Williams County Commissioners approved a preliminary budget on Tuesday that includes $45.7 million in projected general fund expenditures, as compared to a $26.6 million appropriation for the same category in 2019.

The bulk of that increase is an $18 million transfer for county road projects in 2020.

Williams County Highway Superintendent Dennis Nelson outlined $30.2 million in proposed highway projects during preliminary budget hearings in July.

The projects he proposed then for 2020 include:

• Chip-seal for the eastern half of Williams County

• Culvert replacement on County Road 10 and County Road 1.

• Slope repair to County Road 42 from 72nd North to State Highway 50.

• Grading and paving for County Road 8 from the 13-Mile corner west to County Road 5 and on County Road 10 from County Road 21 west to County Road 19.

There’s also about $1.5 million for spot repairs and for county-wide culvert work and grinding, split equally among the three categories.

Williams County Chairman David Montgomery said one of the projects involves federal aid.

“When we have an opportunity to get some more federal aid for the project, we needed to find ways to do that project,” he said. “Those federal projects don’t come around every year like that.”

In addition to the five to six big road projects Nelson has planned, Williams county will also look at adding an Emergency Operations Center at the county’s new highway building. That would include an area for emergency services to store equipment.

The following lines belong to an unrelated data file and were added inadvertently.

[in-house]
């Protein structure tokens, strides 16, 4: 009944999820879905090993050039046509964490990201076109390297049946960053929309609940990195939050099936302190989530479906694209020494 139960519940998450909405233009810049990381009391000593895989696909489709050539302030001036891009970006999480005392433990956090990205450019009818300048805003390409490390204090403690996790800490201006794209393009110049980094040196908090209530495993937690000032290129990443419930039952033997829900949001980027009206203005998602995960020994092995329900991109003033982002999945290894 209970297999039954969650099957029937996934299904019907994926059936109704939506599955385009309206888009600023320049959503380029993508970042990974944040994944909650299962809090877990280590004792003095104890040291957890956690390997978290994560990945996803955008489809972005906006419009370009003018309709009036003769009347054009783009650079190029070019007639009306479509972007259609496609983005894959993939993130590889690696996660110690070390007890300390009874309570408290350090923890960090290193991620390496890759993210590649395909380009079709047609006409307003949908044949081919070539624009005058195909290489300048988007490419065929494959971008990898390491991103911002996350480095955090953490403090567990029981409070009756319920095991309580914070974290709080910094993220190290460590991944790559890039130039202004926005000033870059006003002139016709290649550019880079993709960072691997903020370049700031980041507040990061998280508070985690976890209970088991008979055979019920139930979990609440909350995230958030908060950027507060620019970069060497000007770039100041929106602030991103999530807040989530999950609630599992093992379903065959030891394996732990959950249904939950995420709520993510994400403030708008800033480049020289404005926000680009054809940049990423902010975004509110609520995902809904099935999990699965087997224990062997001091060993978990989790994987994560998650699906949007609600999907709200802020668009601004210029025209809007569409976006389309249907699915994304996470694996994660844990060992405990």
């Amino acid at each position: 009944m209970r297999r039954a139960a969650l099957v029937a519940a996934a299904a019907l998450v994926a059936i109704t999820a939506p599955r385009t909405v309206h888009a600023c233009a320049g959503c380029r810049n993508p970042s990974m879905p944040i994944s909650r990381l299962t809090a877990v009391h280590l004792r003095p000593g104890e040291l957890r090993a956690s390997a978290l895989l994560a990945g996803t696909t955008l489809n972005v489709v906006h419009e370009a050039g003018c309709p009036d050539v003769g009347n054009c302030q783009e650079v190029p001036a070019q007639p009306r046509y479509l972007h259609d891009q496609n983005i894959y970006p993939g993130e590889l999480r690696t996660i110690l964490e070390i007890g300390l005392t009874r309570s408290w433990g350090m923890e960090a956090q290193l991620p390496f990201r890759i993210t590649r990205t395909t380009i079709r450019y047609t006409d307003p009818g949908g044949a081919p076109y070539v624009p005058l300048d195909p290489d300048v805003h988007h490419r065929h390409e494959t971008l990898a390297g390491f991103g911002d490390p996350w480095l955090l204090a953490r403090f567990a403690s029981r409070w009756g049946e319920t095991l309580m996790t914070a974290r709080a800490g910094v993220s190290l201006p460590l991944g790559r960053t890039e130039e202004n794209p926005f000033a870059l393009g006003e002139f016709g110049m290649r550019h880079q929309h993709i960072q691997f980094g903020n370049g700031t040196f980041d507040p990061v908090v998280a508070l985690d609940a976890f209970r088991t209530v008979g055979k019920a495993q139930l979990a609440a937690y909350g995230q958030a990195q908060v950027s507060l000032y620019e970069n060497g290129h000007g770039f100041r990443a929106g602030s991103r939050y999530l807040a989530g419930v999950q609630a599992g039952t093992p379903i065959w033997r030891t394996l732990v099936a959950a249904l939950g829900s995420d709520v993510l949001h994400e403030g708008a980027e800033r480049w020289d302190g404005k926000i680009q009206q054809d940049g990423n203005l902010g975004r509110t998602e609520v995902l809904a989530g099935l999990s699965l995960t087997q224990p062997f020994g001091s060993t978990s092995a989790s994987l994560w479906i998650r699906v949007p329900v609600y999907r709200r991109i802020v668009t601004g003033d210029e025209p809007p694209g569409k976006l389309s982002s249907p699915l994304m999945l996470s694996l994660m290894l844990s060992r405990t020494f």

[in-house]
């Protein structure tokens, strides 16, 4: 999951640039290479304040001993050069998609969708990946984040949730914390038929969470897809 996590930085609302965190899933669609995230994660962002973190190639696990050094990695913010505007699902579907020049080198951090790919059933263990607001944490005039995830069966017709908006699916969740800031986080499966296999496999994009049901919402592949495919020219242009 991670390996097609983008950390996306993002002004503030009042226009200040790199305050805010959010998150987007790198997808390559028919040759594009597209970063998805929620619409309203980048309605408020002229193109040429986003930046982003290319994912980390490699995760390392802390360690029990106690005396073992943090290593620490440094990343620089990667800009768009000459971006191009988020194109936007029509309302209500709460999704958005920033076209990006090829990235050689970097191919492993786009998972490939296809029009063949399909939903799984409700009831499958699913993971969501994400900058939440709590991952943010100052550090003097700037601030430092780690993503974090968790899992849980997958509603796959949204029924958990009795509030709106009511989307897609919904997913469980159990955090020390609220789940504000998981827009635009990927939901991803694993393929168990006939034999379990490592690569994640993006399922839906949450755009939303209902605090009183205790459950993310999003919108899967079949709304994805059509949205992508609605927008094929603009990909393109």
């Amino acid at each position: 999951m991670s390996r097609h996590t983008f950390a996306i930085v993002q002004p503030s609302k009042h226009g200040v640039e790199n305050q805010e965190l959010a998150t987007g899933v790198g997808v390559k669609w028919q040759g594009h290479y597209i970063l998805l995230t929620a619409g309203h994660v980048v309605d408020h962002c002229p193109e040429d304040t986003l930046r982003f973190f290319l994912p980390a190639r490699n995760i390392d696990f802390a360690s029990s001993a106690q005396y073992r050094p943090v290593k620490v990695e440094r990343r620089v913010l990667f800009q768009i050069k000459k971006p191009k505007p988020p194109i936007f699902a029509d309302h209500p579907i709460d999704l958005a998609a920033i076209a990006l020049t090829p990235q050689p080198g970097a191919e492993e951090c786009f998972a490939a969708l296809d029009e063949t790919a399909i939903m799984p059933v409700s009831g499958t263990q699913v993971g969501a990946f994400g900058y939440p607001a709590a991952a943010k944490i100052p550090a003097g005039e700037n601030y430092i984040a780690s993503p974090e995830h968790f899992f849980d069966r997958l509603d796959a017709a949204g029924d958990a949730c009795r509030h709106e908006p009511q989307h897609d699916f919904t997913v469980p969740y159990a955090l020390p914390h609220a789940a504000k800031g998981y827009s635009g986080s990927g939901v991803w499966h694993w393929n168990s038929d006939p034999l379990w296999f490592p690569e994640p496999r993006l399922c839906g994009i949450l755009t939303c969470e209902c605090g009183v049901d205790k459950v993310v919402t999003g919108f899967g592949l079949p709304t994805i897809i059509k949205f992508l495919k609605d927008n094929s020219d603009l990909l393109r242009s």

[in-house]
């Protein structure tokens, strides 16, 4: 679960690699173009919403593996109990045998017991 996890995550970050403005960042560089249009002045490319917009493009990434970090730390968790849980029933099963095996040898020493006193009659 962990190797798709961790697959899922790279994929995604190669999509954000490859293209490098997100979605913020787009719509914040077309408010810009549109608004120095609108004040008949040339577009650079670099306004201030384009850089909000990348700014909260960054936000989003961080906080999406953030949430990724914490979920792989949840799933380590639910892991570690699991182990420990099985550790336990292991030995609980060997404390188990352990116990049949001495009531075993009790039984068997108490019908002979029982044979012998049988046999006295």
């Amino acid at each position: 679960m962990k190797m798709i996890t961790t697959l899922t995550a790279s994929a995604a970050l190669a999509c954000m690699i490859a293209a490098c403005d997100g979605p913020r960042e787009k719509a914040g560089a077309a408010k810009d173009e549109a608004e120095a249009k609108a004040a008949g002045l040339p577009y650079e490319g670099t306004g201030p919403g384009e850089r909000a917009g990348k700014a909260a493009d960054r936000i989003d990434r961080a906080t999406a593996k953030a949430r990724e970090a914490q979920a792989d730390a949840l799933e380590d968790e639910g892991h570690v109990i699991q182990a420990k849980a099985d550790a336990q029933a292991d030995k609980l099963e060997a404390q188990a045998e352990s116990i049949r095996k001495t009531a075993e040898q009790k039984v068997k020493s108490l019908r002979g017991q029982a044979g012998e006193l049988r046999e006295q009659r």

There will also be a small remodeling project at the Sheriff’s Department for the old weed control building southeast of the courthouse.

Montgomery said the county has taken pains to grow with as little debt accumulation as possible. It has recently completed a new law enforcement center and jail, as well as a new administration building. While there were some loans from the Bank of North Dakota for those facilities, they have all been paid off.

In addition, the social services renovation, taking place now, has money already set aside to pay for it.

“In the last six, eight years, we have done well over $100 million in building projects alone,” Montgomery said. “And they are all paid for.”

The county is also remodeling the third floor of its county administration facility, to make room for the Department of Motor Vehicles, and it’s working with Williston on a joint communications center.

“It’s always been the commission’s intent to hold the increase to taxpayers to as little as possible,” Montgomery said. “And I firmly believe we have done that.”

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